DALTON, Mass. — The Board of Health on Monday further endorsed a reopening of Town Hall that had originally been slated for that morning, but was delayed due to lingering concerns.
Health Agent Jayne Smith told the board that despite announced plans to reopen Dalton's municipal hub for walk-in business on April 5, there had been "a lot of anxiety" about it from employees in the building, in part because recent local news about the UK variant COVID-19.
Smith said Dalton's current numbers "aren't alarming," but looked to board members for additional county perspective.
"I don't think there's been enough of a change in the prevalence to justify delaying the reopening of Town Hall," said Chair Dr. Daniel Doyle. "All Town Hall employees should be vaccinated by now, and if they're not, that's by their own decision and not lack of access."
"Pittsfield continues to drive the prevalence in the county," he observed, noting new cases continue to be largely among younger residents, something attributed to both social activity and the county's high rates of vaccination among seniors.
News of the UK variant found in Pittsfield wastewater in late March loomed large among the anxieties expressed by some Town Hall employees, but Smith agreed with Doyle that the government building was safe to reopen.
"When we reopened earlier in the summer, we weren't getting a ton of traffic," Smith pointed out. "Ninety-five percent of the stuff can be done online, but it has taken a toll on people, in some cases."
Smith said imminent town voting was another factor adding to the need to reopen.
After some brief discussion of alternative options, the board conveyed a consensus that Town Hall should resume in-person business as of this week as planned.
As of last week's public health report, Dalton had had 21 new cases in the last two weeks of March, putting it in the "yellow" category, for a total of 252 since the start of the pandemic. The 14-day positive average rate was 2.12 percent, lower than the state.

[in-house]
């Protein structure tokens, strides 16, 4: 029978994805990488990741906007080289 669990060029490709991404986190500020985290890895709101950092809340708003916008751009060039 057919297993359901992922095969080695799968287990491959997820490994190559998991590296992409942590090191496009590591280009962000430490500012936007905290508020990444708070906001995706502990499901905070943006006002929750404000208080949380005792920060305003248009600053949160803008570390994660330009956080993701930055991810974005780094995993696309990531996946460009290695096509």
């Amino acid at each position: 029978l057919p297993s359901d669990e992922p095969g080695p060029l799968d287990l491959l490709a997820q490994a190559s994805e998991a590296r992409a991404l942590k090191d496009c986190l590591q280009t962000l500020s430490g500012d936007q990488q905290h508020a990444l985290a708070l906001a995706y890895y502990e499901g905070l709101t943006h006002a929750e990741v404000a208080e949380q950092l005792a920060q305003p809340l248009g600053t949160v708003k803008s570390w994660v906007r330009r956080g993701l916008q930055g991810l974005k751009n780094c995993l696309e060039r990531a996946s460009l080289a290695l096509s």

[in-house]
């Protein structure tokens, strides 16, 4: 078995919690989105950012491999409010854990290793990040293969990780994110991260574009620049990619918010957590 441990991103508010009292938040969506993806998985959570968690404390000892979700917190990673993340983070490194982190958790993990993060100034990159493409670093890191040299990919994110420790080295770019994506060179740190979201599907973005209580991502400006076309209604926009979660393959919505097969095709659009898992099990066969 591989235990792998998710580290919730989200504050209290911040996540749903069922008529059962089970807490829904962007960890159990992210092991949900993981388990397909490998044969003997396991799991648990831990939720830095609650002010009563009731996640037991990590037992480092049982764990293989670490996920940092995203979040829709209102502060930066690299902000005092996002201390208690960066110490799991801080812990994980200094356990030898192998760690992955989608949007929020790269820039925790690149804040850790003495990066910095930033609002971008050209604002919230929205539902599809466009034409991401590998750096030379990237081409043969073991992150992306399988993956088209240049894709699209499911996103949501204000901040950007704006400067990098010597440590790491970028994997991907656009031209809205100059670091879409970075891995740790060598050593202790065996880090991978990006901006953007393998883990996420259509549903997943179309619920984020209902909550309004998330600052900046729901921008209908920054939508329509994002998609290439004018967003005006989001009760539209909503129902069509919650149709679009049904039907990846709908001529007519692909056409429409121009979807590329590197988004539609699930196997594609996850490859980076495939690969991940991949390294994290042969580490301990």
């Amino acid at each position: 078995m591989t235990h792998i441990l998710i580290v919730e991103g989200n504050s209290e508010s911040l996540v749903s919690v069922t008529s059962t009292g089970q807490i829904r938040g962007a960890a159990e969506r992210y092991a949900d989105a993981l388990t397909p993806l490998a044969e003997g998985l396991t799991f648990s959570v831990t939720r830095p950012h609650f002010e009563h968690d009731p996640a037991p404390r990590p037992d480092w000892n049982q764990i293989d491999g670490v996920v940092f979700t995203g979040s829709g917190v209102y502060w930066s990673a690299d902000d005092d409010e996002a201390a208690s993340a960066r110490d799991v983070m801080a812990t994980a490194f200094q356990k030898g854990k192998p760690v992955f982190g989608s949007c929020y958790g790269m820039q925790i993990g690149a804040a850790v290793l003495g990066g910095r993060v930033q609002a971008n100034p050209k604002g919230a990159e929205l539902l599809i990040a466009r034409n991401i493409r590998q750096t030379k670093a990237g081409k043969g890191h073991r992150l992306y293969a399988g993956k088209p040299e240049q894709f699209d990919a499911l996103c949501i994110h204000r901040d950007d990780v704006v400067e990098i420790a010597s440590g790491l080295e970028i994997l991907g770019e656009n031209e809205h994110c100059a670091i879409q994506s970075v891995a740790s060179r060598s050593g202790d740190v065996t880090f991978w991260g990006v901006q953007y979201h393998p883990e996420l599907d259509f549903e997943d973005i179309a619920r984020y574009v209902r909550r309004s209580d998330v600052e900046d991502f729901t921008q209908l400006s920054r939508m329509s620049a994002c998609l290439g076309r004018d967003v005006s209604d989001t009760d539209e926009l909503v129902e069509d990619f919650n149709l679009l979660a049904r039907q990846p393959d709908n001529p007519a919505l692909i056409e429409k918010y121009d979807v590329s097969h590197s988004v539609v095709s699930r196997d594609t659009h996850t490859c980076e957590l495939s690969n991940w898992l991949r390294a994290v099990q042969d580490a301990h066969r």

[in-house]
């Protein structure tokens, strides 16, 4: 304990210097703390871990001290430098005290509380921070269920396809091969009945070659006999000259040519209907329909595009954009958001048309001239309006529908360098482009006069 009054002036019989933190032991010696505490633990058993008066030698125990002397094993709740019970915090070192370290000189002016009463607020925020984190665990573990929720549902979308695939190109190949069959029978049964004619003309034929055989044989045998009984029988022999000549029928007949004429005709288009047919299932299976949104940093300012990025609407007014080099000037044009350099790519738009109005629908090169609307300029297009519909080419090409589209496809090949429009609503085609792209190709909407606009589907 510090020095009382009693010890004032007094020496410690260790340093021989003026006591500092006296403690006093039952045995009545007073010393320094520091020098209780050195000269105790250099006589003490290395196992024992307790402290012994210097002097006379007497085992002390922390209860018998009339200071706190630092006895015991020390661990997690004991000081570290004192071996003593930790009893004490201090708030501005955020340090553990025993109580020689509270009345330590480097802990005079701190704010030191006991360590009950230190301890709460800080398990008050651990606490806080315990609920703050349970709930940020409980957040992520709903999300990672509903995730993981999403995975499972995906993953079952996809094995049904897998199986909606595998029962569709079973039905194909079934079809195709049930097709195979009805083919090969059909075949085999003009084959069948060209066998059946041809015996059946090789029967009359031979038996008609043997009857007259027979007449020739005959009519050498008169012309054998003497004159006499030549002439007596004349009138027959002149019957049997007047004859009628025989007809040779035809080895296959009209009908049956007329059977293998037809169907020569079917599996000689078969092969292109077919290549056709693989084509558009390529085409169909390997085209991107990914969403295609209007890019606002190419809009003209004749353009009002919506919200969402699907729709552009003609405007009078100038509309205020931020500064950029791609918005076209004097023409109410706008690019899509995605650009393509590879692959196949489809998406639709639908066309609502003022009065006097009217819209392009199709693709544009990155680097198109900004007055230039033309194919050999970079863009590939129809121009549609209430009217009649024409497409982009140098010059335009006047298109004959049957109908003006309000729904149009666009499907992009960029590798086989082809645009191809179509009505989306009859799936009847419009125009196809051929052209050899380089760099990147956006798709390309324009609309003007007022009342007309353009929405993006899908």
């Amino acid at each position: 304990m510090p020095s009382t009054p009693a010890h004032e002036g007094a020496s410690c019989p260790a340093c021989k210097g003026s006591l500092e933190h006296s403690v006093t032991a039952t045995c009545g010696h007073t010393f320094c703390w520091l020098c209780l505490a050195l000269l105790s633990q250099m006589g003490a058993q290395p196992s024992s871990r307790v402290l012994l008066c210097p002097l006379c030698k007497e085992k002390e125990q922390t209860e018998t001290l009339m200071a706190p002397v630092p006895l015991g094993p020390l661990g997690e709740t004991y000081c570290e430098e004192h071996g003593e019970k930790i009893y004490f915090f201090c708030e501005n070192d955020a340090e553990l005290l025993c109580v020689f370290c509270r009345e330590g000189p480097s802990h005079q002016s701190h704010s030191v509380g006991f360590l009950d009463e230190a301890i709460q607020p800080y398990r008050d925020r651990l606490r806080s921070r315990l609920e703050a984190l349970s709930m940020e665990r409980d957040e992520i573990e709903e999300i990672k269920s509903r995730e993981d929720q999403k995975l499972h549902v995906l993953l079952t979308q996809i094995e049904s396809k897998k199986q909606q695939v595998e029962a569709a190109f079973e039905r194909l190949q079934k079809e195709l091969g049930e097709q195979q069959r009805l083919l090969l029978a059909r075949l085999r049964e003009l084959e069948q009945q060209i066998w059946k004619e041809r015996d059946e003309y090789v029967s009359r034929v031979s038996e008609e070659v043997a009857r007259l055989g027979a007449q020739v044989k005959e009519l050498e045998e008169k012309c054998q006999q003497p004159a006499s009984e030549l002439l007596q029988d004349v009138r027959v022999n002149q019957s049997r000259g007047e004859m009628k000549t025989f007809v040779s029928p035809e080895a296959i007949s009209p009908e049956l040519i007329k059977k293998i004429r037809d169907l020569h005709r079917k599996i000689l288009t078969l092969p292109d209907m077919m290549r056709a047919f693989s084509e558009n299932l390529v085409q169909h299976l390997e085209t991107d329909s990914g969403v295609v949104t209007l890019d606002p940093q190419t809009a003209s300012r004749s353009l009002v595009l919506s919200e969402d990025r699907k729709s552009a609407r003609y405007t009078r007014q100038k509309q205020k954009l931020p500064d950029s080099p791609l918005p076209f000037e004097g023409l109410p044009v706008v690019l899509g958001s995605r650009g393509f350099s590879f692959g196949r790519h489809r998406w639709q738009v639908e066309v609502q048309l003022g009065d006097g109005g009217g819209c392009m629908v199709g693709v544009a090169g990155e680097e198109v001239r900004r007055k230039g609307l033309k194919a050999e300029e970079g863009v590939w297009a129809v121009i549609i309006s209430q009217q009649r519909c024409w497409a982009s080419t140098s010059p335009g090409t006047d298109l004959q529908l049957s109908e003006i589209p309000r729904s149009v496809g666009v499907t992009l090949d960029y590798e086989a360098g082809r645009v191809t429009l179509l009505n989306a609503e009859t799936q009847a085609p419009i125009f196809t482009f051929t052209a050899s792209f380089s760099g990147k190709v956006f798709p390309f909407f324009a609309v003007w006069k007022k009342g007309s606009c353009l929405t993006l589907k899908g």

In other actions, the board endorsed its proposed annual fiscal 2022 budget, which remains level with no increases over FY21.
Members also reviewed proposed revisions to the Health Department fee schedule, which included increases to permitting fees including such enterprises as camp grounds, recreational kids camps, combined retail and food establishments, and temporary food permits (excluding agricultural products by farmers), and Title 5 inspections. The board will continue review of these fee changes, which would go into effect next calendar year, to its next monthly meeting.
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Pittsfield Picks Up Fourth International Budget Presentation Award
By Brittany PolitoiBerkshires Staff
PITTSFIELD, Mass. — Despite being in the throes of the COVID-19 pandemic, the city of Pittsfield was won an award for its budget presentation for the fourth consecutive year.
Government Finance Officers Association of the United States and Canada again presented the city with its Distinguished Budget Presentation Award, this time for its fiscal 2021 budget.
The FY2021 budget was $169,437,880, including a $64.4 million school budget the City Council was reluctant to OK.
"I do say this all the time is that the budget is in fact a policy document and in this process and in this distinguished award, a part of that analysis is you're evaluating it as a policy," Finance Director Matthew Kerwood said. "And again, we ended up being professional in the areas that demonstrated at the end of the day that it was a good communication vehicle, it was a good policy document."
Several city councilors are crying foul over a superintendent of schools search process that ended with the internal candidate being selected.
The School Committee had failed the city's students, they said, and "would move Pittsfield backward." click for more